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Is System-Level Design About Discipline?

March 11, 2009
We’ve all heard it, and it’s said in many ways. Preparation is everything! System-level design is all about thinking early and implementing later. So why not apply what we already know? We even have statistics. Everybody seems to know and agree that it be

We’ve all heard it, and it’s said in many ways. It starts when we’re young, when our parents teach us to think first and then speak. Or before starting to build a model airplane, think carefully and make sure you have everything in place. Read the instructions first. When going on a three-week vacation—yes, we had those where I grew up in Europe—create a list of things you need so you don’t forget anything. Preparation is everything! Think early!

System-level design is all about thinking early and implementing later. So why not apply what we already know? We even have statistics. Fifteen years ago, I was part of projects where we measured how effective methods like manual code inspection were in preventing bugs from propagating into the next project phase.

Everybody seems to know and agree that it becomes more difficult to find and fix defects the further a project has progressed. More recently, studies sponsored by NASA show that an embedded software bug introduced in the requirements phase is 130 times more expensive to fix during integration and 368 times more expensive after rollout of the embedded device.

From The Trenches

On a recent trip to Asia, a designer told me an interesting tale. The members of his team had completed a derivative design, adding more intellectual property (IP) to an existing chip targeted for a higher-performance range. They had used some Excel tables to assess performance, and everything looked fine. Two months prior to tapeout, they finally received a hardware prototype to bring up the software. Two months later, the software still did not work.

Fingers were pointed at the members of the software team. What was wrong with them? Why couldn’t they get the software to run? But then it turned out to be a fundamental flaw with the chip architecture. The project had to be reset. Of course, management wasn’t happy.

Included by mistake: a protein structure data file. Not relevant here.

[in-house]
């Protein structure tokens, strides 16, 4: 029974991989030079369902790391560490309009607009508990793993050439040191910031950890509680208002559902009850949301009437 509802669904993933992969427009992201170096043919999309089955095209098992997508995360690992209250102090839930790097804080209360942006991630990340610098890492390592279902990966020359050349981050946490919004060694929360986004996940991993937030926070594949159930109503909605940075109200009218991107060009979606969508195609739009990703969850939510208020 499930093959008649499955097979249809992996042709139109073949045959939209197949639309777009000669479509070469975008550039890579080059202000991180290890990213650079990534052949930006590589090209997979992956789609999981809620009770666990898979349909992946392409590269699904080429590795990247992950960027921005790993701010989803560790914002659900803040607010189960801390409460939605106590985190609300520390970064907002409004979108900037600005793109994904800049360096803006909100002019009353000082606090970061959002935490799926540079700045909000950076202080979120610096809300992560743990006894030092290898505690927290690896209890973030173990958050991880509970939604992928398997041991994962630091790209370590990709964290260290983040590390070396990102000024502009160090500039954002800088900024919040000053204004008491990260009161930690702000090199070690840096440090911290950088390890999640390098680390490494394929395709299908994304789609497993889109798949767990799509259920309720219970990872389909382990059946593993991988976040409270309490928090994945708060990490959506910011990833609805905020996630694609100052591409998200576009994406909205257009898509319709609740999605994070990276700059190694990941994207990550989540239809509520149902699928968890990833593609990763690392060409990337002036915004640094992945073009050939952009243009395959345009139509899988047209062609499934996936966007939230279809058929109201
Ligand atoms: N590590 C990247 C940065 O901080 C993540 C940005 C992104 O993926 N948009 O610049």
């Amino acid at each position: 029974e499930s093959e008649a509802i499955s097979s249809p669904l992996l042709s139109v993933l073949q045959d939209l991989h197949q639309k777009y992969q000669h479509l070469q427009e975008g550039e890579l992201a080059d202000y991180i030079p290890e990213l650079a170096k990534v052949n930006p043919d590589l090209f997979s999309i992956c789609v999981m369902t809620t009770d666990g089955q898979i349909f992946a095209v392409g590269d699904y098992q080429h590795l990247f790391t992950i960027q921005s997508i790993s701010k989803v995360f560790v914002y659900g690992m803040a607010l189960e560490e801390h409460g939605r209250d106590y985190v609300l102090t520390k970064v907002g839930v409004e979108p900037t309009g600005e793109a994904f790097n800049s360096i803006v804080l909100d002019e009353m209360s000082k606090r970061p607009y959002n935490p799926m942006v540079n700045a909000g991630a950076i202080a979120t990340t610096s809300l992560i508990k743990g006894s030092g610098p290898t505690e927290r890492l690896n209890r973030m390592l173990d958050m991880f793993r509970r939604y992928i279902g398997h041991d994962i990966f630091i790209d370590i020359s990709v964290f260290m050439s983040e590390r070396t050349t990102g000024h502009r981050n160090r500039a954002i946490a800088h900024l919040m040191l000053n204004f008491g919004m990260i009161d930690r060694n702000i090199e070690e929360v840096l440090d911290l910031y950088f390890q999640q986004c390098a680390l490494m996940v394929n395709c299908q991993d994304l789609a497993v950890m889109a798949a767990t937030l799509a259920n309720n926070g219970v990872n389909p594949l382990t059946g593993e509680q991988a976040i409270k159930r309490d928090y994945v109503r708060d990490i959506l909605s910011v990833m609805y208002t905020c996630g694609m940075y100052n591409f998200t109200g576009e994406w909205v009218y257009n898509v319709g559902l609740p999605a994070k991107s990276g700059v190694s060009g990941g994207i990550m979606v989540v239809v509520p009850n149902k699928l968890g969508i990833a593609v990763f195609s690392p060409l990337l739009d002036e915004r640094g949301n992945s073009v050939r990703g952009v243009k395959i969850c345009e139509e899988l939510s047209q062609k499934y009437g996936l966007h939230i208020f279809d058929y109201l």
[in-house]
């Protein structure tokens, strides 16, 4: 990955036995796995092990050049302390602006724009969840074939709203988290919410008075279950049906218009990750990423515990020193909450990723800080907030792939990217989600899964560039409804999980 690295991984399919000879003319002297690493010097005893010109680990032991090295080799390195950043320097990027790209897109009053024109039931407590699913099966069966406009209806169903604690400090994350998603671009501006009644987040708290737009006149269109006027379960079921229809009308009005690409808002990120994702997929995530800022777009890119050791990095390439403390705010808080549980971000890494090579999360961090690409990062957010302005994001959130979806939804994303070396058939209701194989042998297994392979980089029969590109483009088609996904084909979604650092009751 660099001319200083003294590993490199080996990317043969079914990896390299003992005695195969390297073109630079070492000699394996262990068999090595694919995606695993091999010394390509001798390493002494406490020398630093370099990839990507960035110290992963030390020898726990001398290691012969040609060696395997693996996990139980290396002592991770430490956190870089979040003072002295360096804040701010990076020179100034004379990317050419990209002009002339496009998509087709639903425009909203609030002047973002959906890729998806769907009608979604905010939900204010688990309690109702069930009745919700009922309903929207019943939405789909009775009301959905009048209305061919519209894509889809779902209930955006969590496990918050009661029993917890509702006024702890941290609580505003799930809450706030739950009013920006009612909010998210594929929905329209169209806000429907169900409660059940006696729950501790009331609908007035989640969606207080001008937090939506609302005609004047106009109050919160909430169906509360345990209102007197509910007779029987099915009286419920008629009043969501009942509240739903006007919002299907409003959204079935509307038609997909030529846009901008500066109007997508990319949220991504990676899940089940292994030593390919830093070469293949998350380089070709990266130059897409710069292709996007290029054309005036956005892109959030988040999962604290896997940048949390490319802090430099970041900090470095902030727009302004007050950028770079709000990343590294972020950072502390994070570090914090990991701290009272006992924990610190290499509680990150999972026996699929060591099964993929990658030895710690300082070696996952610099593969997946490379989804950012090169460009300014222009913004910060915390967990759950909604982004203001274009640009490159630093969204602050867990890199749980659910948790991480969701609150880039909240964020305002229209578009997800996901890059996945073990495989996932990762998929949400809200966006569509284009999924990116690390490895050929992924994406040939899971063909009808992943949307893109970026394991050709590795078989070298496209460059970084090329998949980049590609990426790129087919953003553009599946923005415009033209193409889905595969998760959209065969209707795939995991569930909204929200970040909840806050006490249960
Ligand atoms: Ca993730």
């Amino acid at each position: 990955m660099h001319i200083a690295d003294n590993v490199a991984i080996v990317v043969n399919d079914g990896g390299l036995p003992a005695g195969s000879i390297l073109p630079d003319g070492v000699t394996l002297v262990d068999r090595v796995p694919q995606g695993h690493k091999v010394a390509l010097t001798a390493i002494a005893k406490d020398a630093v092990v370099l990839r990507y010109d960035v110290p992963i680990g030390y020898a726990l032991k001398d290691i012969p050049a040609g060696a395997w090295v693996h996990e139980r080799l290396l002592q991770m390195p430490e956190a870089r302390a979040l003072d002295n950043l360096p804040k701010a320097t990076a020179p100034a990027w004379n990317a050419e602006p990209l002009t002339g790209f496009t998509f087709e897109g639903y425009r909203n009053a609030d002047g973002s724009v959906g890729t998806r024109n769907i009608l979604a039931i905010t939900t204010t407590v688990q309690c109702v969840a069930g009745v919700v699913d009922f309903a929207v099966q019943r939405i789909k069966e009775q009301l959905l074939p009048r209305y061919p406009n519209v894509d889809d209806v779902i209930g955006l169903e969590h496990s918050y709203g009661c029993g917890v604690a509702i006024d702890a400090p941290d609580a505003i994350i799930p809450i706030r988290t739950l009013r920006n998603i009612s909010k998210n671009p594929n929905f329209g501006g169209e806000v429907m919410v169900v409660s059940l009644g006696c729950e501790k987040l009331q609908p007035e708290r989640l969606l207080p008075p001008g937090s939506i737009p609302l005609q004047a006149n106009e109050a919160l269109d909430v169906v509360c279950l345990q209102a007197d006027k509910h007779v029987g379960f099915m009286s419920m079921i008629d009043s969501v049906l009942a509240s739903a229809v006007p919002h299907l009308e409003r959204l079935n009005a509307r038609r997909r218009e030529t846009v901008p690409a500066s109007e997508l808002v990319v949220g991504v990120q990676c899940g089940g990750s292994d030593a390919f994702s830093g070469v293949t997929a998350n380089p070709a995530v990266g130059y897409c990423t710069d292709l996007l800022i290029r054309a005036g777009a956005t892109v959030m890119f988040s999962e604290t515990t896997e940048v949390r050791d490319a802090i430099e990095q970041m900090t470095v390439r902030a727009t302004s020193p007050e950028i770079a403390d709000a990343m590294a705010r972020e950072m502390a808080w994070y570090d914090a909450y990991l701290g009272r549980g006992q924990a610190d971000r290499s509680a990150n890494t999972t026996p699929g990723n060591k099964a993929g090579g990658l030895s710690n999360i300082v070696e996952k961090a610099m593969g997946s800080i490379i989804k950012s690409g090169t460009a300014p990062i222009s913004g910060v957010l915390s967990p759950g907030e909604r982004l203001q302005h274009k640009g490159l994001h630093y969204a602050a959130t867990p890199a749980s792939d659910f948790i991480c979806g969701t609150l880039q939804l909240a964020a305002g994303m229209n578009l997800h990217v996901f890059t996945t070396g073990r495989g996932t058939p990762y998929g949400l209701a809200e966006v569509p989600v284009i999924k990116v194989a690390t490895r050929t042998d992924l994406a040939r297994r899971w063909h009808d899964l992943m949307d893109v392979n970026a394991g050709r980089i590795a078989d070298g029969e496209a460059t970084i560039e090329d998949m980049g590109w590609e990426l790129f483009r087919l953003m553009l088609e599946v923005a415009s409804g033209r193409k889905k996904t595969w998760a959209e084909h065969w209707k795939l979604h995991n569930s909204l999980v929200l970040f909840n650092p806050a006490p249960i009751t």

So what’s wrong with consumer electronic product design? Are we simply not disciplined enough to think first and implement later? It may well be a discipline issue, judging from some of the areas in which system-level design actually does work—the military! Together with aerospace applications, the military seems to have embraced system-level design better than other areas in electronic development. Taking the occasional mishap like flight 501 of Ariane 5 aside, this seems to work reasonably well.

For example, Lockheed Martin applied model-based design to the design of the F16 modular mission computer. More than 50% of the mission software is 100% automatically generated from xUML descriptions. This not only reduced the development cycle overall, it also produced higher-quality software with formal methods applied to the higher-level models.

Uncommon Wisdom

But the problem even runs deeper. There is a commercial issue as well. The value associated with tools to support system-level design is the reverse of what common wisdom dictates it should be. It hit me the other day over coffee with my first manager, who hired me to work in the U.S. more than 10 years ago. He had been a system-level veteran, but over the last 10 years he switched domains and was most recently responsible for product management of back-end layout products. So, he’s seen it all. And he stated it flat-out: System-level tools provide huge value because designers make huge decisions as they relate to architecture and functional partitioning.

These irreversible decisions largely determine project success or failure. Still, users aren’t willing to pay the price for those tools, or they often aren’t even willing to invest the time to use them. In contrast, two weeks to tapeout, a project manager easily will buy additional back-end tool licenses at a high price to save the project. I haven’t performed a detailed analysis, but from anecdotal evidence, the price issue definitely seems to be true.

The pricing of EDA tools seems to be much higher the closer a team is to silicon. I’m sure this isn’t for lack of trying to sell system-level tools at higher prices. The perceived value simply seems to be lower when it comes to tools supporting early design decisions, not even considering that the number of developers at that project stage is smaller.

Perhaps Colonel Nathan R. Jessep, Jack Nicholson’s character in A Few Good Men, is right when he yells “You can’t handle the truth!” Development discipline, which means holding off on implementation and spending more time up front in the design process, may well be one of the issues preventing system-level design from finding more widespread adoption.

It isn’t clear to me how painful the project failures have to be to change the minds of project managers. Certainly, the trend to put more functionality and differentiation into software has helped to delay the issue, as it allows designers to fix many defects even after hardware cannot be changed anymore. However, as the example of the project manager I met in Asia shows, even that temporary fix may not work much longer. Developers may have to become disciplined enough to adopt system-level design!

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